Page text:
Business Irish

Saturday 16 December 2017

Nama 'introducers' promised millions in secret China memo

Memo for potential Chinese buyers of Northern Ireland assets proposed a 5pc fee for Nama's own advisor

Frank Cushnahan
Frank Cushnahan
Ronald Quinlan

Ronald Quinlan

An investment memorandum prepared by an English businessman for Chinese investors who were prepared to spend at least stg£1bn acquiring Nama's Northern Ireland assets proposed the payment of 'introducers' fees' of 5pc for both the businessman and Nama's then Northern Ireland advisor, Frank Cushnahan.

Had a stg£1bn deal with the investors whom the English businessman described as "severely wealthy" gone ahead, both he and Cushnahan stood to share fees of stg£100m between them - or stg£50m each.

The memorandum which was prepared in 2011 presented potential investors in Nama's Northern Ireland assets with what it described as "a return on investment unknown anywhere except in the most speculative markets. Backed by banks, developers and governments, this opportunity will only be open for a short period due to heavy interest from China and other emerging markets…"

Referring to the "Western financial crisis" which had necessitated the Irish government's establishment of Nama and the UK government's bail out of its troubled banks, the 2011 memorandum notes how both governments wished to "recover their expenditure as soon as possible".

"Governments have been forced into having to impose drastic economic cuts in order to compensate for their payments to banks and are looking at ways of converting these bad bank assets into cash," the document states.

Highlighting the role Nama's then Northern Ireland advisor Frank Cushnahan was asked to play in solving this problem, the document drawn up by the English businessman asserts that: "He [Cushnahan] was asked to investigate a method by which the problems facing both the governments and the developers could be satisfactorily resolved; and we have been involved in discussions at the highest level to come up with possible solutions which require involvement from financial institutions and individuals who are not borrowing money from EU-based banks".

The document adds that: "This venture is being supported at the highest governmental levels and any potential investors would be encouraged to visit Northern Ireland where they would meet the most senior political leaders, other senior government officers, as well as being invited to meet their counterparts in Dublin. They would be hosted by the developers whose portfolios are under consideration as well as the appropriate governments".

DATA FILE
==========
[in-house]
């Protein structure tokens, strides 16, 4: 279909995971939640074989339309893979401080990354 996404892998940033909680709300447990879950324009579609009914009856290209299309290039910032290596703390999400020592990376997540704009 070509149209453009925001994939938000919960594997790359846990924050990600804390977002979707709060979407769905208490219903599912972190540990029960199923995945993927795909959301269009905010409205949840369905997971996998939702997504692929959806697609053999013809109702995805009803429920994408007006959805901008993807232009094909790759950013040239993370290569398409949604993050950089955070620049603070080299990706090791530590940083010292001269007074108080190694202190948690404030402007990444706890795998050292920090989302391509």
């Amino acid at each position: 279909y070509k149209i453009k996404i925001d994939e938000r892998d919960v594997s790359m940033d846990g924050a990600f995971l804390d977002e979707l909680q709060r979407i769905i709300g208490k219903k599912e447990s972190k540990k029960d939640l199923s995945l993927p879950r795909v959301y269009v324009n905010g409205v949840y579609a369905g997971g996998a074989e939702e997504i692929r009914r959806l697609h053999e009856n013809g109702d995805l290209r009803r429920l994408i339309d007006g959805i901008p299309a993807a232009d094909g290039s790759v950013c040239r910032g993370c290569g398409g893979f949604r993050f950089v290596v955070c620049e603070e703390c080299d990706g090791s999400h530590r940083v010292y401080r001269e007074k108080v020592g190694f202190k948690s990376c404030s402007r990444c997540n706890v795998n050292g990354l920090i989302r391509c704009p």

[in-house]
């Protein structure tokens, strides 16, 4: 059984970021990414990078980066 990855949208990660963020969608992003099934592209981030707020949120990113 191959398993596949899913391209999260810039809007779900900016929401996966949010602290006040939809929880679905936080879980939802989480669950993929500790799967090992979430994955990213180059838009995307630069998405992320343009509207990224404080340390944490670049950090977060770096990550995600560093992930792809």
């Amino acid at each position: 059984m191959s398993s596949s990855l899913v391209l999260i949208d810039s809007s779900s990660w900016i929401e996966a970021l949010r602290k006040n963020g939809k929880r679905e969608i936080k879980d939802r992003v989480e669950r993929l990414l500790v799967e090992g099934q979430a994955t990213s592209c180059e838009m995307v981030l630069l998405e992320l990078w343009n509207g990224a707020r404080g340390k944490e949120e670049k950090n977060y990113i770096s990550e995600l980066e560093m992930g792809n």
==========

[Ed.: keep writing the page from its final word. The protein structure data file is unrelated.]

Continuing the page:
Asked about the investment memorandum, a spokesman for Cushnahan said he had no comment to make "on these or other selective communications relating to legitimate business discussions, which he was satisfied had been bona fide and lawful".

Today, Cushnahan remains at the centre of the ongoing controversy surrounding Nama's sale of its Northern Ireland loan book to US private equity giant Cerberus in April 2014 for €1.6bn. While all parties have consistently denied any wrongdoing in relation to the transaction, code-named 'Project Eagle', it is the subject of investigation by both the UK's National Crime Agency and the SEC in the United States of America. It is also being examined by the Dail's Public Accounts Committee (PAC), the Standards in Public Office Commission, and the Northern Ireland Assembly's finance committee.

Nama, for its part, has consistently moved to distance and disassociate itself from Cushnahan following a series of allegations in relation to his role in Project Eagle, including a request he made in conjunction with the Belfast law firm, Tughans and US lawyers, Brown Rudnick, for a stg£15m (€17.7m) fee from potential purchasers of the loan book.

Only last week, Nama's Head of Legal Aideen O'Reilly wrote to Independent TD Mick Wallace - the politician who has led the charge for the past two years in pursuing allegations of wrongdoing in relation to Project Eagle - requesting that he pass any "alleged information" he believed "may indicate wrongdoing" by Cushnahan to the "relevant authorities".

O'Reilly copied the letter she sent to Wallace to the Garda Bureau of Fraud Investigation, the Standards in Public Office Commission and the UK's National Crime Agency. All three agencies are currently conducting investigations into the Project Eagle transaction.

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